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Blues Solos: What Are the Best First and Last Notes

Discussion in 'The Sound Hound Lounge' started by chucke99, May 24, 2011.

  1. chucke99

    chucke99 Member

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    When playing a blues solo, and for simplicity's sake, let's just say its in the standard blues key, where you can play a pentatonic with a sharp 6 (Dorian) scale for the "1" part of the solo:

    When the band is playing the "1", what are the best notes to start a solo on? And, then, what's the best note to end the "1" section on?

    Same questions for the "4" parts and "5" parts of the solo. Let's keep the numbers steady, so when the solo shifts to the 4, the 4's root is still called 4. Make sense?

    For example, you could just say, "Start and stop on the 1 when you're in the 1; 4 to 4 in the 4, and 5 to 5 in the 5." But I do that now (sometimes) and it just seems so, well, uninventive.

    And I like starting on the 7 in any of the three parts, but is that the best?

    I hope I'm not being too confusing. And, if you must, go ahead and get technical. I can follow along with just about any explanation.
     
  2. Bikedude

    Bikedude Gold Supporting Member

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    I don't think Albert King could answer this question.
     
  3. StanG

    StanG Member

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    But he didnt land on his ending notes by chance, either.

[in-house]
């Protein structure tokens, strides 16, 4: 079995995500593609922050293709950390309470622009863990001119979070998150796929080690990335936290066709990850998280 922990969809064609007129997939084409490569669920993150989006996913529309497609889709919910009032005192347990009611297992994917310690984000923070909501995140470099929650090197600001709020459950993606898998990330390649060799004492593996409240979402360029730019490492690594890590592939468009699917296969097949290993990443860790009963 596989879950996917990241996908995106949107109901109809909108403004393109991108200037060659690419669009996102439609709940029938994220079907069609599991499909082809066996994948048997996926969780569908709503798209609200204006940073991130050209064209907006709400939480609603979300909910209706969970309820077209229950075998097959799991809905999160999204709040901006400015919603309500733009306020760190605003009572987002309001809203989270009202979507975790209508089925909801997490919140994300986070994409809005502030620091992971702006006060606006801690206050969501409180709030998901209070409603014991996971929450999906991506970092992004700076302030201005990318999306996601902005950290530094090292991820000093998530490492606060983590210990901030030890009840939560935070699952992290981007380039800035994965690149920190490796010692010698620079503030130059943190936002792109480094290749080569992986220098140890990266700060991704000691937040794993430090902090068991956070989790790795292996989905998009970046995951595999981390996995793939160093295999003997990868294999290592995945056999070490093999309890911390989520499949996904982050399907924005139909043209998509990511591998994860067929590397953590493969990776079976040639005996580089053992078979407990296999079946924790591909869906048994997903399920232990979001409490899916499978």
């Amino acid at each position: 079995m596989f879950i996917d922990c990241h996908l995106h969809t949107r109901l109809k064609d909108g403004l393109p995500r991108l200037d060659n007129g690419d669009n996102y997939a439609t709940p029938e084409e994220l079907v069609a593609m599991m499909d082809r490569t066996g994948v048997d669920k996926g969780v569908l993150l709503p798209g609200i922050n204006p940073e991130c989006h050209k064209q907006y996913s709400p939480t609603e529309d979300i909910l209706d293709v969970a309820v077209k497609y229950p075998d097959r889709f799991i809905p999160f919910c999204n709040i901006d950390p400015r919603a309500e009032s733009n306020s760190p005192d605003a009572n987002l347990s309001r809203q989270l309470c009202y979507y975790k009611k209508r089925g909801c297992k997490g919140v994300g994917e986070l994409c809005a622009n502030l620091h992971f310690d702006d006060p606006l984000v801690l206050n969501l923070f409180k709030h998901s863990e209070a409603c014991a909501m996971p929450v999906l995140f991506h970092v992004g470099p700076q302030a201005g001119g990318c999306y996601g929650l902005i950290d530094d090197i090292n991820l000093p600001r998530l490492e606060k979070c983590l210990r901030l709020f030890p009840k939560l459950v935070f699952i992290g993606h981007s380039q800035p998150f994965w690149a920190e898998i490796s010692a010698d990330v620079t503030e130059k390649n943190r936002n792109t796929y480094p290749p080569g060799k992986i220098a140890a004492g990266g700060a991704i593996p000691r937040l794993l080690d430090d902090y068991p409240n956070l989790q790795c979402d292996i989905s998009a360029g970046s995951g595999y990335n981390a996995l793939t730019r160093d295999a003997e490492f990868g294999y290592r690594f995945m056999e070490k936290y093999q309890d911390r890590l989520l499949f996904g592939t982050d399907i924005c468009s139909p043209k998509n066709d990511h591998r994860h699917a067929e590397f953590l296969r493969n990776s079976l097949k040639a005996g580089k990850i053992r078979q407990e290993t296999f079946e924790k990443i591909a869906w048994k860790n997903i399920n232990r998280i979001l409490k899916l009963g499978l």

4. mc5nrg

    mc5nrg Member

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    Bend up to the 5 and end on the 5. Beat the heck out of the tonic notes of the 3 chords in between. ;)
     
  5. Powderfinger

    Powderfinger Gold Supporting Member

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    Dorian's a natural 6 ain't it?
     
  6. mannish

    mannish Member

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    I would start with the humpnasian mode then do a quarter tone flip landing in the gladadian mode then move up the remorian mode finally ending on the trisector note in the scrolydian mode.

    just kidding but it sounded good
     
  7. Phalanx200bc

    Phalanx200bc Member

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    1st Note

    [​IMG]




    Last Note.....

    [​IMG]
     
  8. Echoes

    Echoes Senior Member

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    there are no 'best notes' just 'available notes'...how you arrange them and abuse them is up to you....
     
  9. Echoes

    Echoes Senior Member

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    no....no....start with the 'MIXO-humpnasian' ....classic rookie error to simply settle for the humpnasian blues intro gambit.
     
  10. evets618

    evets618 Senior Member

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    Not sure what the "standard" blues key is.
    Do you mean the key of C, because there's no sharps or flats in the key signature?
    C Dorian is C D Eb F G A Bb. Maybe we're talking C minor?
    The notes with the most "cliche value" would be the chord's arpeggio: C Eb G. But try to construct a solo without those notes.